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Indo-Myanmar Border Management

Why is it in the news?

  • The government’s decision to construct a fence along the entire 1643-kilometer-long Indo-Myanmar border aims to enhance surveillance and security measures.
  • Further, it aims to curb illegal activities such as smuggling, human trafficking, and infiltration of armed groups.
  • It utilizes a Hybrid Surveillance System (HSS) reflecting the adoption of modern technology to bolster traditional border management methods, facilitating more effective monitoring of border movements.
  • The timeline for completing the fencing project within the next four-and-a-half years highlights the government’s prioritization of border security measures.
About Free Movement Regime (FMR)

路聽聽聽聽聽聽 FMR serves as a mechanism to foster goodwill and facilitate the movement of border communities for cultural, social, and economic purposes.

路聽聽聽聽聽聽 Allowing tribes residing along the border to travel up to 16 kilometres into each other’s territory without the need for visas promotes people-to-people interactions and strengthens cultural ties.

路聽聽聽聽聽聽 The issuance of border passes with a one-year validity further streamlines the process, enabling eligible individuals to cross the border for short-term visits.


India-Myanmar Relations

路聽聽聽聽聽聽 Geographical Significance: The long land border and maritime boundary shared between India and Myanmar provide the foundation for multifaceted bilateral cooperation.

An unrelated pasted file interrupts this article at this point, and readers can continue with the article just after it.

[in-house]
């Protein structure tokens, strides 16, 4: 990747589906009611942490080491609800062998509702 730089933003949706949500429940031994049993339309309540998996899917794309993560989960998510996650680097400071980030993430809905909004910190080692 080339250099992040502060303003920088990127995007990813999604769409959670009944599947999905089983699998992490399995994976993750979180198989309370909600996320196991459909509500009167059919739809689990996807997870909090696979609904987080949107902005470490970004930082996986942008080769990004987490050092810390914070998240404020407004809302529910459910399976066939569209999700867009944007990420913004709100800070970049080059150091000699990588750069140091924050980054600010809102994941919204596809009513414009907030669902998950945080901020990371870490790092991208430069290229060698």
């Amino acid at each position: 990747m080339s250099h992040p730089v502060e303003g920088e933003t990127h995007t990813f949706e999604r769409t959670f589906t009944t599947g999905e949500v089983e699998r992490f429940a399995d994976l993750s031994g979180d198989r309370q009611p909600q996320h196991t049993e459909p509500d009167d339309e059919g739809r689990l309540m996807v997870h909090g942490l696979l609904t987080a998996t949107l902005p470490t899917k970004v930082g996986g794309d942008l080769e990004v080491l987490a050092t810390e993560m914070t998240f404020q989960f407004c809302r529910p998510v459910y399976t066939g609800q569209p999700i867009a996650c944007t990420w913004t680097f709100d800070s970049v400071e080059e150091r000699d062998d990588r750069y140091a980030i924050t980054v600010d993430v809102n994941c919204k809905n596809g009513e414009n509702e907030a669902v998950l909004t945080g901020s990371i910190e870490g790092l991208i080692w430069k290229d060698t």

路聽聽聽聽聽聽 Diplomatic Relations: High-level visits and engagements between the two countries demonstrate a commitment to maintaining strong diplomatic ties and addressing mutual concerns.

路聽聽聽聽聽聽 Historical and Cultural Ties: Deep-rooted historical and cultural connections, influenced by shared traditions, religions, and historical interactions, form the bedrock of the relationship.

路聽聽聽聽聽聽 Geopolitical Importance: Myanmar’s strategic location as a gateway between South Asia and Southeast Asia aligns with India’s broader geopolitical interests, contributing to regional stability and connectivity.

路聽聽聽聽聽聽 Economic Cooperation: Bilateral trade continues to grow, supported by trade agreements and initiatives, bolstering economic ties and mutual prosperity.

路聽聽聽聽聽聽 Security Cooperation: Collaboration on security issues, including intelligence sharing and joint border patrolling, underscores the commitment to addressing common security challenges.

路聽聽聽聽聽聽 Connectivity Projects: Infrastructure projects such as the Kaladan Multi-Modal Transit Transport Project and the India-Myanmar-Thailand Trilateral Highway aim to enhance connectivity and facilitate trade and investment flows.

路聽聽聽聽聽聽 Development Assistance: India’s developmental assistance to Myanmar spans various sectors, reflecting a commitment to supporting Myanmar’s socio-economic development and capacity building.

Borders in India

  • India has over 15,000 kilometres of land borders and more than 7,500 kilometres of maritime borders, making effective border management crucial for national security.
  • The country shares borders with seven neighbouring countries, including Afghanistan, Pakistan, China, Nepal, Bhutan, Bangladesh, and Myanmar.